Monday, July 02, 2007

Potato protest

Yesterday we had the latest demonstration against the introduction of GM potato trials just outside of Cambridge (see previous posts for background). Much to my surprise not only were there enough people to march, despite being heavily outnumbered by the police, the protest itself wasn't an entirely futile and dispiriting affair (additional pics here).

By taking an impromptu detour through a hedge we were able to get right up to the perimeter fence of the trial, picnic and Frisbee under the watchful eyes of the law and one gallant soul even attempted a heroic leap over the fence - which promptly got him arrested (one of two on the day). I was manhandled at one point, which does irk a little (none of like to be manhandled after all) but in general the cops only got rough the once - with our would be high jumper.

"Gary", a charming member of Niab's security team, informed us that if we didn't leave we'd all be arrested. Alas we were rather outnumbered and it would have been an impossible feat to breach the fence under those conditions so we chose caution as the better part of valour and left at that point - after the last dozen or so openly discussed the options and took a collective decision to vacate the field.

Whilst playing absolutely no role in the organisation of this event (something both myself and others have now pointed out on a number of occasions to Chief Inspector Melanie Barrett), by piecing together evidence gathered later on it appears that in fact there were a number of different "affinity groups" (as we hardened anti-capitalists call them) on the day. My group marched on the potato field directly with the express purpose of menacing it - almost convincingly, whilst others went to the Niab HQ, and did other assorted activities of which I am genuinely unaware in the most real sense.

The chief difficulty of the day was incompetence. Incompetence and anarchism. The two chief difficulties of the day were Incompet... [pulls self together]. Incompetence in the sense that the way it was organised was pretty weak, having been called by "outside agitators" (no, really) with no links on the ground and seemingly designed to incur the maximum turn out from the police and the minimum turn out from the media.

Added to that it was an anarchist only event in all but name. Although I doubt this was a deliberate tactic, the top down nature of the organising group (who ever they were) coupled with their secrecy meant that unless you knew them personally you were debarred from helping shape the event, and knowing them would be no guarentee. So instead of being part of a social movement against corporate control of the food chain the protest became a fun day out for one faction of that movement, albeit an informally organised one, which led directly into the single key factor that meant we were turned away at the fence - lack of numbers.

That's not to say the event was not worth doing - it's just other, locally organised, actions were called off in its favour and we've actually taken a step away from having a broad anti-GM group and towards clandestine organising by a gang who's identity and politics are completely unchallengeable by even the most sympathetic campaigner.

It's a real shame and, to be honest, the demo marks the beginning of a far less worthwhile stage in the campaign against GM crops in Cambridge. Unless that is those outside of this self appointed circle pull their finger out and create a much more interesting and engaging alternative, that actually allows people to own their own campaign, rather than simply follow someone else's.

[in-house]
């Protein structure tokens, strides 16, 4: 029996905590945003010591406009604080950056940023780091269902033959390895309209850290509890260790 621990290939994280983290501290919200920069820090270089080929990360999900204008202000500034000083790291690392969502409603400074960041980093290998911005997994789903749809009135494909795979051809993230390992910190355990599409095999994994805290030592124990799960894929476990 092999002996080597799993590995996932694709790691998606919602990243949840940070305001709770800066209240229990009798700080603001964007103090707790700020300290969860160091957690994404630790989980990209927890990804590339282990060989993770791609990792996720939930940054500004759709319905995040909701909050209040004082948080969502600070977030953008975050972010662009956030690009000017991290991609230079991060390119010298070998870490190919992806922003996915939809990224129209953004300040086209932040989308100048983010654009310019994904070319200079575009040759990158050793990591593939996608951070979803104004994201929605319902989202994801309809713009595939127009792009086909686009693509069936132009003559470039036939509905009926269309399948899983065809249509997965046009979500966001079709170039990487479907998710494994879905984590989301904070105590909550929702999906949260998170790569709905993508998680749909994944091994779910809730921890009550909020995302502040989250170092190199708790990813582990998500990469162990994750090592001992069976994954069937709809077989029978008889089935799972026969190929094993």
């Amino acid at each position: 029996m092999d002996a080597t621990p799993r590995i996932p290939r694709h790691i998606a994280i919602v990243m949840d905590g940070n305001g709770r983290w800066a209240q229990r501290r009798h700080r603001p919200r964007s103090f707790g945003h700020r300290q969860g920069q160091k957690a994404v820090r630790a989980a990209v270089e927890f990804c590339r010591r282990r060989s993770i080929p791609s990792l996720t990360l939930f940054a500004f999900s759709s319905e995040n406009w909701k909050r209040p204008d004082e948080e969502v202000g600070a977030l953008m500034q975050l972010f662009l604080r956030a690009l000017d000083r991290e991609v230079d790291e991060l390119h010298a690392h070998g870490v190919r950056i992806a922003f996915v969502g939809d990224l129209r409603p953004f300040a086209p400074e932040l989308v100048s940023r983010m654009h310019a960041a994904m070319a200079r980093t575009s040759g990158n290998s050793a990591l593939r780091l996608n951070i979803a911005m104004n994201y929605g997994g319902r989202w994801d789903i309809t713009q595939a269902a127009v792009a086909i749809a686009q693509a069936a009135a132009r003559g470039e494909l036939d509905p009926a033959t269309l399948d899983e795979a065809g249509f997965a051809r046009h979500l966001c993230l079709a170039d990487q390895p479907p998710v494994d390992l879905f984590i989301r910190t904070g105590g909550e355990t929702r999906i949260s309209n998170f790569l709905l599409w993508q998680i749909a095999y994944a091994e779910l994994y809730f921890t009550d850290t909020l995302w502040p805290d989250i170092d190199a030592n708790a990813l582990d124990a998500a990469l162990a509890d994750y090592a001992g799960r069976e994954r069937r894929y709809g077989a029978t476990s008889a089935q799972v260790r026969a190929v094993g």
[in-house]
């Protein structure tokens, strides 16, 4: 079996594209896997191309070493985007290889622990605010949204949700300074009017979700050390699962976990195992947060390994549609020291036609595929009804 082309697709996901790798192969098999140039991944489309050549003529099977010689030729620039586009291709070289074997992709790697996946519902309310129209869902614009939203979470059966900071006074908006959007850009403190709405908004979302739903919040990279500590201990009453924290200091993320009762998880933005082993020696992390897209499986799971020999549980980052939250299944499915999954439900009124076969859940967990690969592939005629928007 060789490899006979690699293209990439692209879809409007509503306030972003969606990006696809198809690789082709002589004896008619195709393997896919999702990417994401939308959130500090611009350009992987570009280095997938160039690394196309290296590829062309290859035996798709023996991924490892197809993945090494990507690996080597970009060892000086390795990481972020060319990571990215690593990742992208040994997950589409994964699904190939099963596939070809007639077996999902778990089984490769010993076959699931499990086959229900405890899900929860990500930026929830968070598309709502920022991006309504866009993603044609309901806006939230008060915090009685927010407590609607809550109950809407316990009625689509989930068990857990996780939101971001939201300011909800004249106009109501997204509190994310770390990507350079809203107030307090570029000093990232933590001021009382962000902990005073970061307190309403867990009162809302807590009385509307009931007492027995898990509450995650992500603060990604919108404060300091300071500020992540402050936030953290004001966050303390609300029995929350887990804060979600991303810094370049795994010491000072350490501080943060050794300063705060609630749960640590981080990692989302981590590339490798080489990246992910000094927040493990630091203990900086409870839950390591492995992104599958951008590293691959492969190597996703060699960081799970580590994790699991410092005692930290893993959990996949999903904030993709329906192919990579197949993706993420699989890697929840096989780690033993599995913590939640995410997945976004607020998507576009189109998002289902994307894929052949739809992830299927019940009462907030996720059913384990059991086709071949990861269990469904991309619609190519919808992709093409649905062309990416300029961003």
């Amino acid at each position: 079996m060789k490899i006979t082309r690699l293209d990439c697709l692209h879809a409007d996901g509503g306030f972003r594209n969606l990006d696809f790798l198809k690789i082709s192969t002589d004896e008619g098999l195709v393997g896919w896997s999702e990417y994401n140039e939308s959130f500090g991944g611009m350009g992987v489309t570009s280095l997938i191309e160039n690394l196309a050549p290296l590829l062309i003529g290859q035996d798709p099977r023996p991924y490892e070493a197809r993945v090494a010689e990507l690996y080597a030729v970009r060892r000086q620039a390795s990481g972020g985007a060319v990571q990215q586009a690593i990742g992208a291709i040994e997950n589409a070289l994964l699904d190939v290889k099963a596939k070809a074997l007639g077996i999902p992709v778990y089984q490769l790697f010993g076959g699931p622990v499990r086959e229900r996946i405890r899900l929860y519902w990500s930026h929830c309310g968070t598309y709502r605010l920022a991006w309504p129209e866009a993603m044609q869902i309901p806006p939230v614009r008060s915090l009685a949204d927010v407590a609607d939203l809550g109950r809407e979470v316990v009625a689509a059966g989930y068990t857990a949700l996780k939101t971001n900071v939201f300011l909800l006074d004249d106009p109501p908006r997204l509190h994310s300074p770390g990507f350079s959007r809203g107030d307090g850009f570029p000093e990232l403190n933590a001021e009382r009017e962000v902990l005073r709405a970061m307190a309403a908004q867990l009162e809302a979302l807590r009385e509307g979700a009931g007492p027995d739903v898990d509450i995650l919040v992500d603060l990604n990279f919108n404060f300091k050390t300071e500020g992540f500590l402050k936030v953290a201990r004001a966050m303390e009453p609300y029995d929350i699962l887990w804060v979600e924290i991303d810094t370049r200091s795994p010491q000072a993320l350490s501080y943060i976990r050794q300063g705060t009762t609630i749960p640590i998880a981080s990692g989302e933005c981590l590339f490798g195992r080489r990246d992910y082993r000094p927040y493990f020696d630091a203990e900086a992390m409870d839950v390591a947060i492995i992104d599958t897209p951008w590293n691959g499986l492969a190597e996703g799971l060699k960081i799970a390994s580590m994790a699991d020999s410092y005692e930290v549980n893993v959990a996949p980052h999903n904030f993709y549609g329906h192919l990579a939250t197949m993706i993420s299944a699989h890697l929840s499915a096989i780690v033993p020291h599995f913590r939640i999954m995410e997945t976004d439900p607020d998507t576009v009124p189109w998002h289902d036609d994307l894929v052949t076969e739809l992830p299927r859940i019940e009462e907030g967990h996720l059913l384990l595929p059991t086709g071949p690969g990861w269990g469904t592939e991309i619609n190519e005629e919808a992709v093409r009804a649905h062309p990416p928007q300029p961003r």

Self criticism over.

Update: I've added some photos to my flikr account - tagged them as Spud Day.


Anonymous said...

Did anyone manage to "seed" the field with other potato strands? or was the fence effective in that regards also?

Anonymous said...

some fair points regarding the incompetence of the organisation.i doubt theres many people involved who don't see it as such. Unfortunately mistakes happen and i think it was less bad organisation as almost no organisation and this a result of poor communication! however, being an 'anarchist event'( if thats what it was) isnt inherently a bad thing and seems an odd critisism!! I think people involved need to have decent discussions about how it went wrong and hopefuly do better next time.

Jim Jay said...

Unfortunately the fence was twenty meters from the potatos and the ring of police was too strong to even attempt a serious break in - so it was sensible to leave. I'm still impressed we got that far to be honest.

Jim Jay said...

I think an "anything only" event would have had similar weaknesses. If the Women's Institute had relied on their own network - and deliberately gone out of their way not to include people outside of this circle it would have had problems.

But part of the criticism is that it was partly due to the ideology of the anarchists that called this event that meant it had such a narrow base. There were lots of people who are up for stuff around this - and if they had been included communications, media work, numbers and competence would have all been improved - although how much it is impossible to tell.

Unfortunately those who are involved in organising this are only likely to have conversations about how it could be improved amongst themselves - so they are not particualrly likely to develop more inclusive ways of working - in my view - but I'll keep my fingers crossed.

ps I've photos up on flikr now, check out the link in the post.

Rob Ray said...

Think it's a bit harsh to be calling it an anarchist event if they were as exclusive as you're saying Jim, sounds more like a typical case of tiny centralised clique activism, which happens to have been done by people calling themselves anarchists.

I'd condemn that sort of behaviour from an anarchist stance, because it's elitism masquerading as anarchism, and has no wider mandate for the activities it's performing.

Jim Jay said...

That's a really important point and thanks for making it rob. I guess the irony is that for people who are so concerned with things being "non-hierarchical" they've managed to create, possibly with the best of intentions, something that is a) completely untransparent b) totally unaccountable and c) elitist to the extent that makes absolutist monarchies look positively meritorcratic!

For all the faults of the centralised groupings (and they have many, oh my) they are never *this* centralised and secretive